Prognostic molecular markers in cholangiocarcinoma: A systematic review.
journal contributionposted on 21.01.2009, 12:46 by Christopher D. Briggs, Christopher P. Neal, Christopher D. Mann, William P. Steward, Margaret M. Manson, David P. Berry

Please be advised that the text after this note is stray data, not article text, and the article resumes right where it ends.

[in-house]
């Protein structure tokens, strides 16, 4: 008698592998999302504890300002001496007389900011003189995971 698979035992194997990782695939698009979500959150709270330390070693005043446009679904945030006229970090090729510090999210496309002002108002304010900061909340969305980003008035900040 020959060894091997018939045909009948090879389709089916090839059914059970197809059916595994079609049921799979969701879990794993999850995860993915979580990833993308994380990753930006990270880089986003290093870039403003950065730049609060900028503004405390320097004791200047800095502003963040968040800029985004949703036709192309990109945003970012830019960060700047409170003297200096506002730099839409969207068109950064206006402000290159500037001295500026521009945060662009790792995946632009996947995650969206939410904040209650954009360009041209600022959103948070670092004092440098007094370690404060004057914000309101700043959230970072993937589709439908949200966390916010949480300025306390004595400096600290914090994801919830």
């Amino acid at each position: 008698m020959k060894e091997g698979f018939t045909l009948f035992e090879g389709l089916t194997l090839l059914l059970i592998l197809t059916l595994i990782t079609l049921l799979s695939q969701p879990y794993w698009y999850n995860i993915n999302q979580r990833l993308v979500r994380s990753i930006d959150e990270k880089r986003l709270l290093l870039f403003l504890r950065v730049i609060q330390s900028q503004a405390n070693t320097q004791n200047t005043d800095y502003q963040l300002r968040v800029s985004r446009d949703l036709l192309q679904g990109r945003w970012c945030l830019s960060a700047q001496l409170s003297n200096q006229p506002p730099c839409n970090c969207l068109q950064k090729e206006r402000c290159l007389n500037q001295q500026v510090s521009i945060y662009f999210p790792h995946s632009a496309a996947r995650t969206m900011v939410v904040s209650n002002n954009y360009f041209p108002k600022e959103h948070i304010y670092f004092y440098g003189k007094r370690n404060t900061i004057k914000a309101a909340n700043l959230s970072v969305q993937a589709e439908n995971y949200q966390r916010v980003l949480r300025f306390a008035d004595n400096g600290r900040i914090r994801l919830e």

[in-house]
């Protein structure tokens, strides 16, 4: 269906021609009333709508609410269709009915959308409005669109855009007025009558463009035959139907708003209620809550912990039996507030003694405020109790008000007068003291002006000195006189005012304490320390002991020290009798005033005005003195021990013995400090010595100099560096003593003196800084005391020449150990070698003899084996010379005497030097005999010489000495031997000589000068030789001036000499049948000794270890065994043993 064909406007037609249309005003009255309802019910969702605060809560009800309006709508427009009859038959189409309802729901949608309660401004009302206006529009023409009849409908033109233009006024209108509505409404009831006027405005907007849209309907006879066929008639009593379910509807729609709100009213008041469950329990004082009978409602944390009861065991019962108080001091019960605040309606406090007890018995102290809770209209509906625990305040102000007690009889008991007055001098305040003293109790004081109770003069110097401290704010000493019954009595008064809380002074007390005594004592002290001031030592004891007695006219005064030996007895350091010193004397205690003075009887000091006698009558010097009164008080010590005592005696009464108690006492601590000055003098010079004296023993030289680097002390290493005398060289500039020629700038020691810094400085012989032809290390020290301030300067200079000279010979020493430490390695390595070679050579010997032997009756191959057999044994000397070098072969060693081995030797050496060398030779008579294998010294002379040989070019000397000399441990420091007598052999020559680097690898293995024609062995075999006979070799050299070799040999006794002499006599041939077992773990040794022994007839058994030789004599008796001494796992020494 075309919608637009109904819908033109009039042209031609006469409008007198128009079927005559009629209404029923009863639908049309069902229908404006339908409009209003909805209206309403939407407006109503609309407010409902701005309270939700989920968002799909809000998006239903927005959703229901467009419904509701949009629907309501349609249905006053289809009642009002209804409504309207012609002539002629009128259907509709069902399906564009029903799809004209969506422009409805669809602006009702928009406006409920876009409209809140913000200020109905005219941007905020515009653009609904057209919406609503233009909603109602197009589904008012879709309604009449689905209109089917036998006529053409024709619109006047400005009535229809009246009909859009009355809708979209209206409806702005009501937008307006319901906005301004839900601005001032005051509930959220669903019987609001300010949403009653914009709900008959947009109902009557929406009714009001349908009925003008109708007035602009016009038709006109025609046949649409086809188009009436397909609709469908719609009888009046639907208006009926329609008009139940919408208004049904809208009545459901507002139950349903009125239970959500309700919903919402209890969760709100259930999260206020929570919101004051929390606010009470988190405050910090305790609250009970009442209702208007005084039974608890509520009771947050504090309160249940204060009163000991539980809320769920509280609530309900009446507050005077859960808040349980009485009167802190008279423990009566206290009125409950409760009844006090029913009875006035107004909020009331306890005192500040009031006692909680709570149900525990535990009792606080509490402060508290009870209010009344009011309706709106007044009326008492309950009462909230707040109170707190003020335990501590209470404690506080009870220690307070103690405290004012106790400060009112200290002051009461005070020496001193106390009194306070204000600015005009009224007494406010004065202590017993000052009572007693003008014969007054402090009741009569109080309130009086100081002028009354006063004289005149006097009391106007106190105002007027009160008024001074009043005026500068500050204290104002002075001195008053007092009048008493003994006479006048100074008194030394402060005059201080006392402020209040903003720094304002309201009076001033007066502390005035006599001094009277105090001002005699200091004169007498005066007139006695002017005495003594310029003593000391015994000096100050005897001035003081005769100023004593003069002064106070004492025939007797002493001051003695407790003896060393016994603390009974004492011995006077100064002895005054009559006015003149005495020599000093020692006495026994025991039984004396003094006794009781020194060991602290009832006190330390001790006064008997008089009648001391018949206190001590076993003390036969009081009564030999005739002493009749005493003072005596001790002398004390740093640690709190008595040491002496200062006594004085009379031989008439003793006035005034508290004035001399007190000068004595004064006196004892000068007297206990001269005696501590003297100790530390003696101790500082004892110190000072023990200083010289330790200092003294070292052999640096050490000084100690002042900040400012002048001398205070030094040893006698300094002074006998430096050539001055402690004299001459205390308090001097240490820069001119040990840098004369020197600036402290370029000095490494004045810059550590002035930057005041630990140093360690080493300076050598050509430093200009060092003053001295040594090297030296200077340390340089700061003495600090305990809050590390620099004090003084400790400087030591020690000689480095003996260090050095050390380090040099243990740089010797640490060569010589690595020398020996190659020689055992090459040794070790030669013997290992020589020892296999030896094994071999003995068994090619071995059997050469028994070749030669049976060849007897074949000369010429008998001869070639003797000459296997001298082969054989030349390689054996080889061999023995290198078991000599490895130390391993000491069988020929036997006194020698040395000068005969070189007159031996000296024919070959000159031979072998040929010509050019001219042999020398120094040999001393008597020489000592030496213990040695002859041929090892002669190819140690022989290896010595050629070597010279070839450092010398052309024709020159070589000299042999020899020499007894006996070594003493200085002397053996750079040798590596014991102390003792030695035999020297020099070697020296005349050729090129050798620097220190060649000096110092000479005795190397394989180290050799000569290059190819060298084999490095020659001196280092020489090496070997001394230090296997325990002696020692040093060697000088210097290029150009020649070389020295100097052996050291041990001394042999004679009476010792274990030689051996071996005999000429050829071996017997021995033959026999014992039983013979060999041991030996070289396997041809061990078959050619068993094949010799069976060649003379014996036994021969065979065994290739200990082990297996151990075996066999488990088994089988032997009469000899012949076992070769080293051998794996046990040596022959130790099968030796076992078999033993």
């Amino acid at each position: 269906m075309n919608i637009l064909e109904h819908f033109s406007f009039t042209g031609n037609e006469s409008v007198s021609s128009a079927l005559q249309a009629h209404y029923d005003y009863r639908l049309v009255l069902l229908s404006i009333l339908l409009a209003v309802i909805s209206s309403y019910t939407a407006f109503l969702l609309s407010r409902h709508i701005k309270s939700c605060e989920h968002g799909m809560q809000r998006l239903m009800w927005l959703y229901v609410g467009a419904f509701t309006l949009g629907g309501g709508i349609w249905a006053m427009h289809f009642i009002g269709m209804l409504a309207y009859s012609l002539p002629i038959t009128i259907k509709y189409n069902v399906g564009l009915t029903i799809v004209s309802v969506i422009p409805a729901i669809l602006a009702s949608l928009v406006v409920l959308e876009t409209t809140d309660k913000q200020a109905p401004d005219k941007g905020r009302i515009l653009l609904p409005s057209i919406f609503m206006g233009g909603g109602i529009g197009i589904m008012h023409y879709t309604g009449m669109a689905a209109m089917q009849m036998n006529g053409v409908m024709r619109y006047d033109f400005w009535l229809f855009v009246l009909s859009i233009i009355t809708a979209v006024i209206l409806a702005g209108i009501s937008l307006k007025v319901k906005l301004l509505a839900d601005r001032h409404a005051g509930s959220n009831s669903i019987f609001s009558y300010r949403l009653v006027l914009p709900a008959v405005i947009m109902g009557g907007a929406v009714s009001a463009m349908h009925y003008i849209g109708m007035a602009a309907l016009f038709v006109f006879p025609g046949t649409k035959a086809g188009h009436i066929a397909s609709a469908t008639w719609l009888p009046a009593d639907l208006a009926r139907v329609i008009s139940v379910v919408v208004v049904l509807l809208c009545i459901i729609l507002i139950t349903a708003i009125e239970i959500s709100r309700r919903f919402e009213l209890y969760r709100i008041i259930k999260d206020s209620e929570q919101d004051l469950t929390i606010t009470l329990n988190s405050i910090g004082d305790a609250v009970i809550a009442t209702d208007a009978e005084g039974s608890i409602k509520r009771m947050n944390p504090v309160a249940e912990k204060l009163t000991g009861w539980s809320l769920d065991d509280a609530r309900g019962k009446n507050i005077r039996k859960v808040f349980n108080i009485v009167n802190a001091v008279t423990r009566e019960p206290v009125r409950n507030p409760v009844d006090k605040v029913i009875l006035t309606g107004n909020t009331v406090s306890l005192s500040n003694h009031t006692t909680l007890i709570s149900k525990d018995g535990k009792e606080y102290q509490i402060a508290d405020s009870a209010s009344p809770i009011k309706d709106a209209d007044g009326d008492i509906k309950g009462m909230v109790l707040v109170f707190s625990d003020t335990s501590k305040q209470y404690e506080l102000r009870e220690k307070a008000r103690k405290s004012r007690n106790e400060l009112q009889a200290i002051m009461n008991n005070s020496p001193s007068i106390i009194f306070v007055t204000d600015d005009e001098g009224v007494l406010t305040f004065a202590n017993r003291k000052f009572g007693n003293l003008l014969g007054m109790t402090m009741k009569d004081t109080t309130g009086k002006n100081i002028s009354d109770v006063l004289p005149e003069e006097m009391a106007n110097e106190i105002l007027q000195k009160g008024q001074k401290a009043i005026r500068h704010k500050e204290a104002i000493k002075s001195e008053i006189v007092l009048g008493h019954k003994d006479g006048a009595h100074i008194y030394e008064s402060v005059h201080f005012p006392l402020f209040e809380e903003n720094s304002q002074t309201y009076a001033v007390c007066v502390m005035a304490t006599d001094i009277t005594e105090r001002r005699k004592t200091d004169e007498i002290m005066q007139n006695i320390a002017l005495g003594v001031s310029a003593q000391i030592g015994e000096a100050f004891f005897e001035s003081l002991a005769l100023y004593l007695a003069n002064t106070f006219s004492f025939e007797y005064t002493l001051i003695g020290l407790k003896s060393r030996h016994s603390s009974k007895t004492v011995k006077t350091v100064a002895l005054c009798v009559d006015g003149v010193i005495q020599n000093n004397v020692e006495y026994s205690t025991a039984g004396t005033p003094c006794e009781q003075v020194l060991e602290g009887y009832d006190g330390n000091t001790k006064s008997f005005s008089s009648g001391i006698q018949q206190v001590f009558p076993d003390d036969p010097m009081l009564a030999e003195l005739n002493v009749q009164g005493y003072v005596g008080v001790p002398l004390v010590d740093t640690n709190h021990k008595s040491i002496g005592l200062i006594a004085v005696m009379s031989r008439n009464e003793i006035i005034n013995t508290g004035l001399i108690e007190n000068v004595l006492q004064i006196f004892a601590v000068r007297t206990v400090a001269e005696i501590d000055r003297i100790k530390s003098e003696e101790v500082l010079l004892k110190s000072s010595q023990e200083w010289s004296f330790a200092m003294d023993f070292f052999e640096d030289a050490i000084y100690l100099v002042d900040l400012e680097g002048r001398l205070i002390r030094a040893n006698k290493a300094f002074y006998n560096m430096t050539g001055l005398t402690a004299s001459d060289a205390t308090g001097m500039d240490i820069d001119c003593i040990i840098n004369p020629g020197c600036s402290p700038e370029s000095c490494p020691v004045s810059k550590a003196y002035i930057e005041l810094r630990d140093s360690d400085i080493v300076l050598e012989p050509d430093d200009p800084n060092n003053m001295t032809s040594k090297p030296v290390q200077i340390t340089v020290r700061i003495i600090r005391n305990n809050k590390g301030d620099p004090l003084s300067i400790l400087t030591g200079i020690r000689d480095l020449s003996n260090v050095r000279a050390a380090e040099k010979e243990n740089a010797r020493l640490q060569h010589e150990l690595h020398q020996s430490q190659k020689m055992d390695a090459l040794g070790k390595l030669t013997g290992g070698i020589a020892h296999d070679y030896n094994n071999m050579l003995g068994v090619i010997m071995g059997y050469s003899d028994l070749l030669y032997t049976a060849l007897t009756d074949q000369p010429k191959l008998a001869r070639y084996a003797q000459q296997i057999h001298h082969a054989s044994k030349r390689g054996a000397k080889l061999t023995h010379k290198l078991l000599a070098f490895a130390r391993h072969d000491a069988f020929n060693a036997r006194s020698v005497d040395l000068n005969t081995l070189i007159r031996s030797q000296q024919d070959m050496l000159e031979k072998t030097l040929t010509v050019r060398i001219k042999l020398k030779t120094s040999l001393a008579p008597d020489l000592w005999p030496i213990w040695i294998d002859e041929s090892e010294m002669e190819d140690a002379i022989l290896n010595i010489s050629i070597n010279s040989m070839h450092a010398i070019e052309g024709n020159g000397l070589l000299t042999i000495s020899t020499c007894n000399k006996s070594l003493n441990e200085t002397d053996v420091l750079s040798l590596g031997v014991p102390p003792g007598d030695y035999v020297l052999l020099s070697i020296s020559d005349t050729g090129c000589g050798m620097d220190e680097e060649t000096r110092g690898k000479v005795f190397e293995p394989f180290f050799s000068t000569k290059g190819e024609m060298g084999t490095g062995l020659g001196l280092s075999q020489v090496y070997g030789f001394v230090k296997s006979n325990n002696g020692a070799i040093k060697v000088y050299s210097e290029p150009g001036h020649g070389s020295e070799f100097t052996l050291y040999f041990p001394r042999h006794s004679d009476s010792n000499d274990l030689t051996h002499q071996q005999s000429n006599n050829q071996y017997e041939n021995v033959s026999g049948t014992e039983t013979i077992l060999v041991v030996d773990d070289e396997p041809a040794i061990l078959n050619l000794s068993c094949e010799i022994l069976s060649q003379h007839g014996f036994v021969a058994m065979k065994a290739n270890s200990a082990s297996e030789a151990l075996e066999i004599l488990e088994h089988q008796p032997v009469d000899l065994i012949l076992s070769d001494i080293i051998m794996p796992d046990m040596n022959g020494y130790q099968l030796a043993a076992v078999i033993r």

The worldwide incidence of cholangiocarcinoma (CC) is steadily rising, the United Kingdom incidence now exceeding 1000 cases per year. It is an aggresive malignancy typified by unresponsiveness to existing chemotherapy and radiotherapy regimes in the vast majority of cases. Surgery offers the only hope of a cure, though postoperative disease recurrence is common, with 5-year survival rates following resection of less then 25%. Developments in molecular techniques and improved understanding of the basis of carcinogenesis in CC has led to examination of the role of biomarkers in predicting poor outcome. This systematic review examines published evidence relating to the prognostic significance of these molecular markers in CC. Of the molecular markers which have been investigated to date p53 mutation, cyclins, proliferation indices, mucins, CA19-9, CRP, and aneuploidy appear to hold significant potential as predictors of outcome in CC. These and other biomarkers may themselves represent novel therapeutic targets for CC.